Lynn UniversityLynn Library
Skip to main content

COM-336 History of Radio, Television and Internet

Timeline

1892 to 1893

Nikola Tesla wirelessly transmitted electromagnetic energy. He made the first public demonstration of radio in St. Louis in 1893.

1896 to 1897

Guglielmo Marconi filed for patent protection of his radio apparatus. He established the Wireless Telegraph and Signal Company in 1897.

1901

First transAtlantic signal sent-by Marconi from Ireland to Canada.

1902

Amateur (today known as “ham”) radio introduced to the U.S. via a Scientific American article on “How to Construct an Efficient Wireless Telegraphy Apparatus at Small Cost.”

1906

Reginald Fessenden is the 1st to transmit a program of speech and music.

1910 

First radio transmission from an airplane.

1917

All U.S. radio stations not needed by the government are closed as WWI begins.

1922

The first on-air advertisement was carried by a New York station.

1926

The first permanent national network, NBC, was formed. CBS followed a year later.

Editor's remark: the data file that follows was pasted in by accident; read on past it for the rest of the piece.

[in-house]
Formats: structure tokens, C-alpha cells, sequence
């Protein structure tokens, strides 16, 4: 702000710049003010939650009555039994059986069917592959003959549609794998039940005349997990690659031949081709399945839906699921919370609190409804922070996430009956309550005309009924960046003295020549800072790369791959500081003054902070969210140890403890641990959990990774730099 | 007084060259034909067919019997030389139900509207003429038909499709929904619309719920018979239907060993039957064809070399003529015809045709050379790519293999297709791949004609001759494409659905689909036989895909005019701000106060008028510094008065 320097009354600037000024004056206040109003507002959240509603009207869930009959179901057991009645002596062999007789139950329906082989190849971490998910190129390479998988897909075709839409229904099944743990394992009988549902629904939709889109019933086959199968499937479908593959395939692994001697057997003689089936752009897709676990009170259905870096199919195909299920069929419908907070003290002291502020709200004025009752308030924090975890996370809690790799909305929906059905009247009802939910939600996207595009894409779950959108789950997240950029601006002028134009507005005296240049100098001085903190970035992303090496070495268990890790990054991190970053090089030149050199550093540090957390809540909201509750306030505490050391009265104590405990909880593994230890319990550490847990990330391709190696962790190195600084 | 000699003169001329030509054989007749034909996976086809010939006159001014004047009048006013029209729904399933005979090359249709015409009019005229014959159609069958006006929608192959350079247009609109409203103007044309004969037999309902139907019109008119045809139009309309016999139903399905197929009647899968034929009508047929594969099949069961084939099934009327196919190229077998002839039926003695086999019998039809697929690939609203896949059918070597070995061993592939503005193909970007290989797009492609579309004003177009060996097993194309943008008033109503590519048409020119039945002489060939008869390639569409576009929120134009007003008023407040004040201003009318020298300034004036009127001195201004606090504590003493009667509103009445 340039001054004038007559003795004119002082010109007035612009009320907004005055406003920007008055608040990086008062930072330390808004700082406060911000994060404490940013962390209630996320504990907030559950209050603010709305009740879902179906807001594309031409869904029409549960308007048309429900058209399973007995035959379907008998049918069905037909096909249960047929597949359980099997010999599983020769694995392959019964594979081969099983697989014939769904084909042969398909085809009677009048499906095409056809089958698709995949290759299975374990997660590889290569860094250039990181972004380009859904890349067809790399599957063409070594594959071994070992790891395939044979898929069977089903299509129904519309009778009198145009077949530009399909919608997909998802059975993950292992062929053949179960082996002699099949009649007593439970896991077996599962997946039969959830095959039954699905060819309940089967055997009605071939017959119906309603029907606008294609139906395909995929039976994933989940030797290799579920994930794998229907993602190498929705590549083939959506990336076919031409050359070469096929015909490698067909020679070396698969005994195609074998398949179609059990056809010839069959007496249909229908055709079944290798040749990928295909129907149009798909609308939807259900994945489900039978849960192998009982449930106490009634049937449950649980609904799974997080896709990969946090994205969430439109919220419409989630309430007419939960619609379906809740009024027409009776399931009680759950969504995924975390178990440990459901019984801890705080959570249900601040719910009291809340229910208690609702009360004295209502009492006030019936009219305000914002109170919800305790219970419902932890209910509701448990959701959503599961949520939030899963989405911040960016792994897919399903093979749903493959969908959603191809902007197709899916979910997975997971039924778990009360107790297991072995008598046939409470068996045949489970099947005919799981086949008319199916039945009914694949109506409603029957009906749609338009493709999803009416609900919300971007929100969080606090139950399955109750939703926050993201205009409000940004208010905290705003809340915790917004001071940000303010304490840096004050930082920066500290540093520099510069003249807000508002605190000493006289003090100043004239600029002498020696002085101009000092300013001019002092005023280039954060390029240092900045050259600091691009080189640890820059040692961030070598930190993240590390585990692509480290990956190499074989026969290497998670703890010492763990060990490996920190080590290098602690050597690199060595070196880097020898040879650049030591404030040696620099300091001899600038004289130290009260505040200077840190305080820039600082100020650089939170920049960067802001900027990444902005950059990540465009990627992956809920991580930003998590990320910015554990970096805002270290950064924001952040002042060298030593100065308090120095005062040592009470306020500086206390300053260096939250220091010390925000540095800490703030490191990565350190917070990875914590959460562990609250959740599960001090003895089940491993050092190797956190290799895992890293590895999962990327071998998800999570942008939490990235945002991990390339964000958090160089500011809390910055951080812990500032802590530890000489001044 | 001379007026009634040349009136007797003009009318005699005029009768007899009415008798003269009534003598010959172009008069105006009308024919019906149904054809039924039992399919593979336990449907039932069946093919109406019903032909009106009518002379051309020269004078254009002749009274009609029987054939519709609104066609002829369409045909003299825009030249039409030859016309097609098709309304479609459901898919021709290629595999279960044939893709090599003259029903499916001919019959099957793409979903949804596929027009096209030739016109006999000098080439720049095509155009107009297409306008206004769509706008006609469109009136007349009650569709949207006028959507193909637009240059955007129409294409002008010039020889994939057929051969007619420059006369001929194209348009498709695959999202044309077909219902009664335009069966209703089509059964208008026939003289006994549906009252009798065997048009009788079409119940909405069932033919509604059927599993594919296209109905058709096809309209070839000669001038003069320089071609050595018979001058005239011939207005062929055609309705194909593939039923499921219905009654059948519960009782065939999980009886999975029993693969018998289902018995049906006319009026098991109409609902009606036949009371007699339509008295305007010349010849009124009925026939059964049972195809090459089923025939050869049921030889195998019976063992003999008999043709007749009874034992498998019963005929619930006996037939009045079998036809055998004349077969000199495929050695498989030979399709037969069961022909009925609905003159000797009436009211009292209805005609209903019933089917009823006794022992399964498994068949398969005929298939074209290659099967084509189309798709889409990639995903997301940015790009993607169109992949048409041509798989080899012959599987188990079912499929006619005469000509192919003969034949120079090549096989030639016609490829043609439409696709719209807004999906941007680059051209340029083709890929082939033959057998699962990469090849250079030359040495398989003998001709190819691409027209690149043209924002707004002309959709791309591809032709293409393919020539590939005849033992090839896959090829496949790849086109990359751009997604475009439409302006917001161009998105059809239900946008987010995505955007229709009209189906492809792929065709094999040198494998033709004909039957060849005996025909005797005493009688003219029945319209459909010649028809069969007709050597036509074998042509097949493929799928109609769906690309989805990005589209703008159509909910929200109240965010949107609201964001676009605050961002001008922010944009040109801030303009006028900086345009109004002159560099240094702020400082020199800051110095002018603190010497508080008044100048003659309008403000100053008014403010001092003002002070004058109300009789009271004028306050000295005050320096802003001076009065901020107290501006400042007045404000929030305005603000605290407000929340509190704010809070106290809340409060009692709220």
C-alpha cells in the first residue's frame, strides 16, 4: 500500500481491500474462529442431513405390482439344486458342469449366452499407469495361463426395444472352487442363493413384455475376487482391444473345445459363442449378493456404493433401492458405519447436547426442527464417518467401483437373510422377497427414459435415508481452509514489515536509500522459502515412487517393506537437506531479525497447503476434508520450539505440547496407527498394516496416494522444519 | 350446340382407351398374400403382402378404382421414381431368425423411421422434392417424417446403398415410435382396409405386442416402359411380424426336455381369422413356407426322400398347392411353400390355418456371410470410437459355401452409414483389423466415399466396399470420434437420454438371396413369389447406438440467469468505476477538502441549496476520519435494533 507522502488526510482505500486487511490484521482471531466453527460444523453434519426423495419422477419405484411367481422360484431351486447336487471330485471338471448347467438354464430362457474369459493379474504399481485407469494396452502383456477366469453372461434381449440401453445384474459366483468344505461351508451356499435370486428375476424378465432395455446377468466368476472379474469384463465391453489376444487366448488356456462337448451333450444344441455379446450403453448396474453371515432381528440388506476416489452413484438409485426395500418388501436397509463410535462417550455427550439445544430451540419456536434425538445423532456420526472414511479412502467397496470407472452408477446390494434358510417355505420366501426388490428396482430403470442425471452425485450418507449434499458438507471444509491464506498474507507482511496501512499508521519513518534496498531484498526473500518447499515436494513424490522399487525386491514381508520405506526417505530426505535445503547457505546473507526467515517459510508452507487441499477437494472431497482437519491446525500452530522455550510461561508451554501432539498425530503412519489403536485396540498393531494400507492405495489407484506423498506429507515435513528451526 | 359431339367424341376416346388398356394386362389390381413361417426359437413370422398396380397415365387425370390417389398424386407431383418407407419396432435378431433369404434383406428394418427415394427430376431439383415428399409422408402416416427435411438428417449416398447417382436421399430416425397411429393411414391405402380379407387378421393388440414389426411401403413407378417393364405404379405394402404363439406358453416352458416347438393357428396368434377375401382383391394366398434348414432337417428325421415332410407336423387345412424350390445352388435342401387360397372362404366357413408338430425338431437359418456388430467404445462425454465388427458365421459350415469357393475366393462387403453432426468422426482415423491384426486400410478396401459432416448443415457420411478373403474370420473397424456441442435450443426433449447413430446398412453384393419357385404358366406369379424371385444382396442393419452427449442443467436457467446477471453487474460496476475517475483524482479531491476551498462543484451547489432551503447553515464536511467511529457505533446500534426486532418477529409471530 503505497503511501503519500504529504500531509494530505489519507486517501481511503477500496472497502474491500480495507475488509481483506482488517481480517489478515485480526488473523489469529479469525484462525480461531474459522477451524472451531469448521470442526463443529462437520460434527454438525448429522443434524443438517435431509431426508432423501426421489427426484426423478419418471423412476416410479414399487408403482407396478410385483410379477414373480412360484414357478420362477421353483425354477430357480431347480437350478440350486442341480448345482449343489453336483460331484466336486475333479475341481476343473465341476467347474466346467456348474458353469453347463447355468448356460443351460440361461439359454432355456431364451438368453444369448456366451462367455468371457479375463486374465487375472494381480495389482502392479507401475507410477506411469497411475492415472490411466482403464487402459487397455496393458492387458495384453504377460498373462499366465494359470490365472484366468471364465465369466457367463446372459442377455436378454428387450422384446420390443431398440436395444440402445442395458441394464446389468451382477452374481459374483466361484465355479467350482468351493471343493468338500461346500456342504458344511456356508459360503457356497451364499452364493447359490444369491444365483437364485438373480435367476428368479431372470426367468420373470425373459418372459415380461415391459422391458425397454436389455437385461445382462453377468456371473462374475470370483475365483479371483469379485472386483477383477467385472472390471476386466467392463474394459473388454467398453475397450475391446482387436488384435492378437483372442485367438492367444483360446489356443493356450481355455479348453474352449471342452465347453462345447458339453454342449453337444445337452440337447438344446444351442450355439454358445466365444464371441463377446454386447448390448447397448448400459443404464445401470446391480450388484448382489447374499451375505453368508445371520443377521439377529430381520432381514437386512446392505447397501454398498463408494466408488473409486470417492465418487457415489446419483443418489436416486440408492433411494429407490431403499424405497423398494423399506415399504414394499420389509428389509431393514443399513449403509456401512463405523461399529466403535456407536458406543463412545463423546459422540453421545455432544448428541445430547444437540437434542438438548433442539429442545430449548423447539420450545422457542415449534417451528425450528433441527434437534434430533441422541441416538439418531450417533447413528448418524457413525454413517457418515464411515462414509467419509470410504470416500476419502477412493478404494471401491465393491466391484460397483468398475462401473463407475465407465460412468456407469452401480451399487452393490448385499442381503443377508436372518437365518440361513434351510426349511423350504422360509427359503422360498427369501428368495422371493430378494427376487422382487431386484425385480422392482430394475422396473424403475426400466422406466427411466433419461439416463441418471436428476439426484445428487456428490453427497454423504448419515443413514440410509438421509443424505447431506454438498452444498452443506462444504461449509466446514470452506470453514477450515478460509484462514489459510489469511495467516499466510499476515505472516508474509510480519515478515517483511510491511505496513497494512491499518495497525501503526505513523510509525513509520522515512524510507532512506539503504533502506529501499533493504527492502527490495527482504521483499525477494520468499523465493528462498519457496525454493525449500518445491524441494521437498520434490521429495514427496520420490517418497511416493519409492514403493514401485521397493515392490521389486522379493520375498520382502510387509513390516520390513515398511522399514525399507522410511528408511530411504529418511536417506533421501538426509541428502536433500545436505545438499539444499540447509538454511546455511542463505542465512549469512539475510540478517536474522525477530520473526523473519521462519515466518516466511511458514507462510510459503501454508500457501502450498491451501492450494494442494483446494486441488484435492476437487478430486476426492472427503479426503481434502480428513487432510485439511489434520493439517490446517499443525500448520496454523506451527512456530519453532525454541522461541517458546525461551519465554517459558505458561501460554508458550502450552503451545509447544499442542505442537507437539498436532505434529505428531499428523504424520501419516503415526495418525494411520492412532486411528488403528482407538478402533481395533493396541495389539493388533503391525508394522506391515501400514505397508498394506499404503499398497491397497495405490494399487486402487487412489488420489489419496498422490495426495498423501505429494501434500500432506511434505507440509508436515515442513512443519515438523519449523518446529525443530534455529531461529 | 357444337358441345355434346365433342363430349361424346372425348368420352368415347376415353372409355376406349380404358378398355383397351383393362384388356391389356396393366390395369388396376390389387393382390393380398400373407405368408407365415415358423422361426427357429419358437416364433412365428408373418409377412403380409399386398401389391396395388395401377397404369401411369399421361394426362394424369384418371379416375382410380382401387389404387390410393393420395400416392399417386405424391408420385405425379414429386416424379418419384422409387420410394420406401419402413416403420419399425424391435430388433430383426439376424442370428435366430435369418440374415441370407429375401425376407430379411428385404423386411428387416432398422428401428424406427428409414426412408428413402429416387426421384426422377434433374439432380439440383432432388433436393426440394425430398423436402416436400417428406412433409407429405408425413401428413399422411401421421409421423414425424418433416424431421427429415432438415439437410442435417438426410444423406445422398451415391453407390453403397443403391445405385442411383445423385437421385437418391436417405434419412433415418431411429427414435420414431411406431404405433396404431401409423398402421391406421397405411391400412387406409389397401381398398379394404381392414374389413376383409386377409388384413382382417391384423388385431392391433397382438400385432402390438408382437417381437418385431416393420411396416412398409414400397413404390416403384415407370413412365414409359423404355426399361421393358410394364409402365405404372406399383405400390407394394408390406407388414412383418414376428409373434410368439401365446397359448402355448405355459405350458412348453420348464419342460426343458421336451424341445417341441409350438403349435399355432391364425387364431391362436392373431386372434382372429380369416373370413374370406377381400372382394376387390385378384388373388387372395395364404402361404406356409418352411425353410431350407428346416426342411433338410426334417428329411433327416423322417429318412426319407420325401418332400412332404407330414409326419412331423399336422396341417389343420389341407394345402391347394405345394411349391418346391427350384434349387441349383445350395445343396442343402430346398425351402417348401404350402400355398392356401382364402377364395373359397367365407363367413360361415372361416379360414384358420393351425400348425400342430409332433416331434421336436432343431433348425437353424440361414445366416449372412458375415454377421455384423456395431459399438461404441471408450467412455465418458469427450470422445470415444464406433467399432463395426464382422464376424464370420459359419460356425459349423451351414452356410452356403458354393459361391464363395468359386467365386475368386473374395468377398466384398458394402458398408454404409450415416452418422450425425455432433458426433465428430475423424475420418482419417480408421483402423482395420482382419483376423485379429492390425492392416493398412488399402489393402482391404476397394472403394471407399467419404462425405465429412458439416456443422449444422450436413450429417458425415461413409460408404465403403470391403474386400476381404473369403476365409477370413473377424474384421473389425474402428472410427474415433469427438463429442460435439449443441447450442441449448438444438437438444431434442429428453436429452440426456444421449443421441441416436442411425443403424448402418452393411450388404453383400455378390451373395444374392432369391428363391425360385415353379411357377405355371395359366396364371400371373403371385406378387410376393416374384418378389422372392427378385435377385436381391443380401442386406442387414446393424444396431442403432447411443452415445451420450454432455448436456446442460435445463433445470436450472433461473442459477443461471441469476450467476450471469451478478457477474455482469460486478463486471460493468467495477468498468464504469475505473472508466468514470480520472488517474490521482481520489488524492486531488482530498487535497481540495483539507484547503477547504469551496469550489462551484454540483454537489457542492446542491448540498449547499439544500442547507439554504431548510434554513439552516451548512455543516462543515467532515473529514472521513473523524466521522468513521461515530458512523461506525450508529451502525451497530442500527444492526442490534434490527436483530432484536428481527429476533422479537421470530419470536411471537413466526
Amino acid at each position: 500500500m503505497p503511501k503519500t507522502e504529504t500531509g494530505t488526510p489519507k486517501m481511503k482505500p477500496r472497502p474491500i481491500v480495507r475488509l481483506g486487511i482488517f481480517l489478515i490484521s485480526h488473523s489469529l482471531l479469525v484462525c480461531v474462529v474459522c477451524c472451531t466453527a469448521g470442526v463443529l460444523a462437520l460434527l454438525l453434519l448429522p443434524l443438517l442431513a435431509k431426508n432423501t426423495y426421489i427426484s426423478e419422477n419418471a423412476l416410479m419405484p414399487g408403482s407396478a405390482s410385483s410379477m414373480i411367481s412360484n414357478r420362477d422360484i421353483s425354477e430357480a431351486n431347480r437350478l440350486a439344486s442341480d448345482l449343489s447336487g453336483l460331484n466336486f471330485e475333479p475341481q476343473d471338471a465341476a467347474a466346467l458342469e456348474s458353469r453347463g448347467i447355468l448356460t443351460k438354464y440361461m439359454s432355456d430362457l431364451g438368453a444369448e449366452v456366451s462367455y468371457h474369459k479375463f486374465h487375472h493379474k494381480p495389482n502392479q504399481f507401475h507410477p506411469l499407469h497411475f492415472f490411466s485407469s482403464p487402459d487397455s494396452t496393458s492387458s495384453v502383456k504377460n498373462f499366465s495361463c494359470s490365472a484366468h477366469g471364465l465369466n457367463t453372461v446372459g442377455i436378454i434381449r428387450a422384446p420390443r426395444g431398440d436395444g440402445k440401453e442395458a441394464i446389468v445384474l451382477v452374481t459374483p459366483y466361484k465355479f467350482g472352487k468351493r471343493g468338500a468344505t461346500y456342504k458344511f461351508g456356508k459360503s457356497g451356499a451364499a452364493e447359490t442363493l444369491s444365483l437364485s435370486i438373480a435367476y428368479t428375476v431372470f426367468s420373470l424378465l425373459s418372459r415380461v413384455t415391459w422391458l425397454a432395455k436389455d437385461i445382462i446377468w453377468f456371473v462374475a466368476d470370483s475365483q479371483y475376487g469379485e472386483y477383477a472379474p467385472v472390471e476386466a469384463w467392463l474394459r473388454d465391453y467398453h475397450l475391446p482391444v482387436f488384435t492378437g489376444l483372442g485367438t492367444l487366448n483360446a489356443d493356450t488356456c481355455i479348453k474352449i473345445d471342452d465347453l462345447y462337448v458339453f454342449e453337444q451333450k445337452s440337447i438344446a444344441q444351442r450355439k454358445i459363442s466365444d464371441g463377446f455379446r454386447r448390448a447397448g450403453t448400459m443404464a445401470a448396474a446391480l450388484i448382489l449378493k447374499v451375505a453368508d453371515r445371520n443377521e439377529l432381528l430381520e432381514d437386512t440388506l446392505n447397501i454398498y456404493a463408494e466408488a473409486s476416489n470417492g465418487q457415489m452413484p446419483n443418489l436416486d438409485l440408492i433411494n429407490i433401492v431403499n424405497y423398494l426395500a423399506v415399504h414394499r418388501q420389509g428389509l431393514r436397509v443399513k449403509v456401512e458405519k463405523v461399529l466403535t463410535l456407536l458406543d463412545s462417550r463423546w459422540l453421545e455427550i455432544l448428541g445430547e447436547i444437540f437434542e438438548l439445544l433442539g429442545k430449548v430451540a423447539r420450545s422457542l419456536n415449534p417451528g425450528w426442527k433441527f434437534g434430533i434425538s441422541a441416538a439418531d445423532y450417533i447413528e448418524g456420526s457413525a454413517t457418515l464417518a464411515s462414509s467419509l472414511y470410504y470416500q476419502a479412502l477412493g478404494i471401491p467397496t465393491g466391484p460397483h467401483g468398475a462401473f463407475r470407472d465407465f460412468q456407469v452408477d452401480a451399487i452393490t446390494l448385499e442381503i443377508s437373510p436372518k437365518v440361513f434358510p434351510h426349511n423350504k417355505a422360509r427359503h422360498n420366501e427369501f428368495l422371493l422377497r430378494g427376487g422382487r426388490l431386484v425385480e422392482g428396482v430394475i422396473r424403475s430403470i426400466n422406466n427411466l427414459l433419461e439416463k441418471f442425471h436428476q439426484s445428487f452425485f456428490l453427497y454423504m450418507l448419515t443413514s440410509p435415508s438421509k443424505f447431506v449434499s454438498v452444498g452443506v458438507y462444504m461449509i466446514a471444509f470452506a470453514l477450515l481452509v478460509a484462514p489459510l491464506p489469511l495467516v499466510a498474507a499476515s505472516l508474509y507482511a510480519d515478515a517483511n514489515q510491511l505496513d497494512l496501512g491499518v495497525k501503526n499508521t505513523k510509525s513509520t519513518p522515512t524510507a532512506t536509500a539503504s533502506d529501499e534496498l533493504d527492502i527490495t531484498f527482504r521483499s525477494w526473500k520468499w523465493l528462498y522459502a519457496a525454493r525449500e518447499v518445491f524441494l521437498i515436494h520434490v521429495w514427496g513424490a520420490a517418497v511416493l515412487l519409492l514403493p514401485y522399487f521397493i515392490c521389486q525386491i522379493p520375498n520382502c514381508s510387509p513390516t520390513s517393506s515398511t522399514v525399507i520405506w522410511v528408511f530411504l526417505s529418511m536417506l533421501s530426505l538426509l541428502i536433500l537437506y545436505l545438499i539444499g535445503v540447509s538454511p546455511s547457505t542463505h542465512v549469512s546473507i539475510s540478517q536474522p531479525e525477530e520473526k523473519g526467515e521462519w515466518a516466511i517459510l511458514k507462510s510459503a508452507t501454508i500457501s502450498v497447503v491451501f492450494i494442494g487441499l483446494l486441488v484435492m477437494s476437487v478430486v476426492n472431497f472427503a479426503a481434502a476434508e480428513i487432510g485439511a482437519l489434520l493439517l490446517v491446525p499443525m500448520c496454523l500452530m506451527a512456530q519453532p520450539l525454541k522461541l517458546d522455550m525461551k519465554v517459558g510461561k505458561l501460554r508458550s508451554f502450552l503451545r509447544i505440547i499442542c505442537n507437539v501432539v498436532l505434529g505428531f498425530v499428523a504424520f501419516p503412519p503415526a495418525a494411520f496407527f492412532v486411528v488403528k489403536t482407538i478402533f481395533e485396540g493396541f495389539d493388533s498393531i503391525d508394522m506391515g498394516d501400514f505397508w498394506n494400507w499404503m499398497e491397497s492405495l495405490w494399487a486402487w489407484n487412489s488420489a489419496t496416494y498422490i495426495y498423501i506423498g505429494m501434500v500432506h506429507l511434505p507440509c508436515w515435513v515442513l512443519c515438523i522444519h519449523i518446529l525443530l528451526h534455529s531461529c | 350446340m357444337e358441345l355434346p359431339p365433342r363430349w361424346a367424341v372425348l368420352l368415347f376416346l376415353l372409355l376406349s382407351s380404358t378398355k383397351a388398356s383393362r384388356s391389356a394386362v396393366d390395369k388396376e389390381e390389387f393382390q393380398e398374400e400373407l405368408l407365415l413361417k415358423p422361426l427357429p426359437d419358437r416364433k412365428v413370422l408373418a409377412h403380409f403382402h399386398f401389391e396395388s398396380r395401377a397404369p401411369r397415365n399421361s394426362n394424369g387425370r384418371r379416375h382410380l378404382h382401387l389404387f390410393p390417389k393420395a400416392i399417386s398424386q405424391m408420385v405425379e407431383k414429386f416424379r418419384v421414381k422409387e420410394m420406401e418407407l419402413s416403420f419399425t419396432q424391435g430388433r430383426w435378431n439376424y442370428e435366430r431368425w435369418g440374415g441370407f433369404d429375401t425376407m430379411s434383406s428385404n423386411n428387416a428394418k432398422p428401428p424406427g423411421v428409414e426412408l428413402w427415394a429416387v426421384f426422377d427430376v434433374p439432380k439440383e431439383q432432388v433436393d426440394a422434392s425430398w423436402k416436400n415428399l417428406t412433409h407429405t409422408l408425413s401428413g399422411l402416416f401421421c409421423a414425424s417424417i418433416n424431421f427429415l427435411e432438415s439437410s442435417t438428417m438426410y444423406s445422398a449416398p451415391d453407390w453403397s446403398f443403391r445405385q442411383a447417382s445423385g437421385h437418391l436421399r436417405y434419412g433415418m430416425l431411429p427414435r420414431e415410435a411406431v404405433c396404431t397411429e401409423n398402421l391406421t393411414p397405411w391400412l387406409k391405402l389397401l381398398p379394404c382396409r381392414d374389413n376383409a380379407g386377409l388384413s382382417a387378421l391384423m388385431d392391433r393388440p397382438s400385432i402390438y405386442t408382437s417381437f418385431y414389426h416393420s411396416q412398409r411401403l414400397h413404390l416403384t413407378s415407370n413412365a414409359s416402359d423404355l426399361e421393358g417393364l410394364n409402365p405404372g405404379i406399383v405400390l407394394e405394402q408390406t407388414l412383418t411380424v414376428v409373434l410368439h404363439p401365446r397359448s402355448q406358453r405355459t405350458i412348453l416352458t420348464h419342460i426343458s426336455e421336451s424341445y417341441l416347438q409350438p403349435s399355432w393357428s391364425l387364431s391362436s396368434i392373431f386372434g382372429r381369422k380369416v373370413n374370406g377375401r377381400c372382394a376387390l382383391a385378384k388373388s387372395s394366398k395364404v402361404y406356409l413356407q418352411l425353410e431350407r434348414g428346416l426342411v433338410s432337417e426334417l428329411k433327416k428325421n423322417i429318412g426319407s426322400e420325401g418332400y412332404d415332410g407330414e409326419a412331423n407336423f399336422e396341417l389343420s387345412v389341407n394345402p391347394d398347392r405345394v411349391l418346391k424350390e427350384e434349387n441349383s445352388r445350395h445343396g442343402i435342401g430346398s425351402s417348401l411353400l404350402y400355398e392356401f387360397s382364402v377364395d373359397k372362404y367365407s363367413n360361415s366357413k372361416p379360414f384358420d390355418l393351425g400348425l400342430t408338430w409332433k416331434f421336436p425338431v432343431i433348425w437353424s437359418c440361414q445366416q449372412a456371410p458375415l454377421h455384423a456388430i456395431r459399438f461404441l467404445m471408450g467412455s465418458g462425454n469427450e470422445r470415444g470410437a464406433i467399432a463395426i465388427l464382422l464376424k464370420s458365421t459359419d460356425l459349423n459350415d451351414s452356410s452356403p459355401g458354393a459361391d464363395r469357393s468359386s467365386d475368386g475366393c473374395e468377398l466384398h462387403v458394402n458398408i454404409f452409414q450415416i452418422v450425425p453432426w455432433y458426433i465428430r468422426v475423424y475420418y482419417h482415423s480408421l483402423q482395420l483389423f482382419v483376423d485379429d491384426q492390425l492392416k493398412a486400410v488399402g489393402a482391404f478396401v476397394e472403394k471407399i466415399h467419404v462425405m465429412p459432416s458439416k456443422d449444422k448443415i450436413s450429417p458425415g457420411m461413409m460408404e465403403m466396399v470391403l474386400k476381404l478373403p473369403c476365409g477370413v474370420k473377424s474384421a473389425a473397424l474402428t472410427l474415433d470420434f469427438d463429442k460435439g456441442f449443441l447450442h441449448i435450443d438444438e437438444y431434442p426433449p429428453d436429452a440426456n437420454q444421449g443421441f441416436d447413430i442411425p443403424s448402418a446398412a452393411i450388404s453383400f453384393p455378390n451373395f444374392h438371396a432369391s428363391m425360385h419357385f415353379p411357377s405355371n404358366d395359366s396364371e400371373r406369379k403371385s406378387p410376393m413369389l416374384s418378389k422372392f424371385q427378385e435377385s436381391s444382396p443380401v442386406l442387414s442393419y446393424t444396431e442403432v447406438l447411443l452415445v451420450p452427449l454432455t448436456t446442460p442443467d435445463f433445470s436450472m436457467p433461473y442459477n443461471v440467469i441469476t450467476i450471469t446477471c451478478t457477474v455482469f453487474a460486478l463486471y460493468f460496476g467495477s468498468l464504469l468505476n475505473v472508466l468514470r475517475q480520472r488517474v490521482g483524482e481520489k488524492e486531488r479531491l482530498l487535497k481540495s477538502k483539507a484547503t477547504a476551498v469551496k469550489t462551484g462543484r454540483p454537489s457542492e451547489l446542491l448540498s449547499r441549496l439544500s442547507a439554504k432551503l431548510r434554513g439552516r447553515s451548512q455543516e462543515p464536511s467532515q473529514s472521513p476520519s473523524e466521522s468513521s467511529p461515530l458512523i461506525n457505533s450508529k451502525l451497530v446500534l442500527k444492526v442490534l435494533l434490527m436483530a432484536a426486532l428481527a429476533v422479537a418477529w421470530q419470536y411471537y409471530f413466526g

1927 

The Federal Radio Commission established to bring order to chaotic airwaves.

1933

FDR broadcast the first of his 30 “fireside chats”

1938

CBS Radio broadcasts H.G. Wells' classic The War of the Worlds. Although most listeners understood that the program was a radio drama, the next day's headlines reported that thousands of others -- perhaps a million or more -- plunged into panic, convinced that America was under a deadly Martian attack.

1947

Cellular radio telephony, with call handoff and frequency reuse, was conceived at Bell Laboratories

1954

Texas Instruments produces the first commercial transistor radio, launching the portable electronic age.

2001

XM Radio

Sources:

Federal Communications Commission. (2004). A short history of radio with an inside focus on mobile radio. Retrieved form https://transition.fcc.gov/omd/history/radio/documents/short_history.pdf

Latson, J. (2015, March 12).  How FDR’s radio voice solved a banking crisis. Time. Retrieved from http://time.com/3731744/fdr-fireside-chat-banking/

LEFT, Inc. (2008). The history of satellite radio. SatelliteRadioUSA. Retrieved from http://satelliteradiousa.com/satellite_radio_privacy_policy.html

National Capital Radio & Television Museum. (2017). Exhibitions. Retrieved from http://ncrtv.org/exhibitions/

PBS. (n.d.). Introduction: War of the Worlds.  Retrieved from http://www.pbs.org/wgbh/americanexperience/features/introduction/worlds/

Stromberg, J. (2011, October 18). The transistor radio launches the portable electronic age. Smithsonian. Retrieved from http://www.smithsonianmag.com/smithsonian-institution/the-transistor-radio-launches-the-portable-electronic-age-110761753/#SW4UwzUoSs9XCf0P.99

Source

Sonos. (2012). The history of radio [Infographic].  Retrieved from  http://blog.sonos.com/infographics-2/the-history-of-radio